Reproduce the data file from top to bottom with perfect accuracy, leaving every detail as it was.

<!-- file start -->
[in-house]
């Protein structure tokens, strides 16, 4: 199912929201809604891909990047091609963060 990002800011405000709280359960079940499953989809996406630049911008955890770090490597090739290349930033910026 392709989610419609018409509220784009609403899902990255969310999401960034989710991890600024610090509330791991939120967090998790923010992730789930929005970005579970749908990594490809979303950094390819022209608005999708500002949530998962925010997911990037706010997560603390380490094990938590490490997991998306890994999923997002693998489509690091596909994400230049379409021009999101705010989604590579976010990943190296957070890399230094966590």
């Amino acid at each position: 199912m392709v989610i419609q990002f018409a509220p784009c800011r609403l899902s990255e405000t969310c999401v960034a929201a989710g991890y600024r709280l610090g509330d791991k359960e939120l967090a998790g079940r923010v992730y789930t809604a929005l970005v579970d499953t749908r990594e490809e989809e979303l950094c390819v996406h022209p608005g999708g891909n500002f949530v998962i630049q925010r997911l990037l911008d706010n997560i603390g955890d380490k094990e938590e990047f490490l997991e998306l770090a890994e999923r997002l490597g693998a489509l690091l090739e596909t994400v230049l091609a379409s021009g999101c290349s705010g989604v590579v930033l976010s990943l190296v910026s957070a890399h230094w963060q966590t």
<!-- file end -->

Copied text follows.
[in-house]
């Protein structure tokens, strides 16, 4: 199912929201809604891909990047091609963060 990002800011405000709280359960079940499953989809996406630049911008955890770090490597090739290349930033910026 392709989610419609018409509220784009609403899902990255969310999401960034989710991890600024610090509330791991939120967090998790923010992730789930929005970005579970749908990594490809979303950094390819022209608005999708500002949530998962925010997911990037706010997560603390380490094990938590490490997991998306890994999923997002693998489509690091596909994400230049379409021009999101705010989604590579976010990943190296957070890399230094966590």
């Amino acid at each position: 199912m392709v989610i419609q990002f018409a509220p784009c800011r609403l899902s990255e405000t969310c999401v960034a929201a989710g991890y600024r709280l610090g509330d791991k359960e939120l967090a998790g079940r923010v992730y789930t809604a929005l970005v579970d499953t749908r990594e490809e989809e979303l950094c390819v996406h022209p608005g999708g891909n500002f949530v998962i630049q925010r997911l990037l911008d706010n997560i603390g955890d380490k094990e938590e990047f490490l997991e998306l770090a890994e999923r997002l490597g693998a489509l690091l090739e596909t994400v230049l091609a379409s021009g999101c290349s705010g989604v590579v930033l976010s990943l190296v910026s957070a890399h230094w963060q966590t």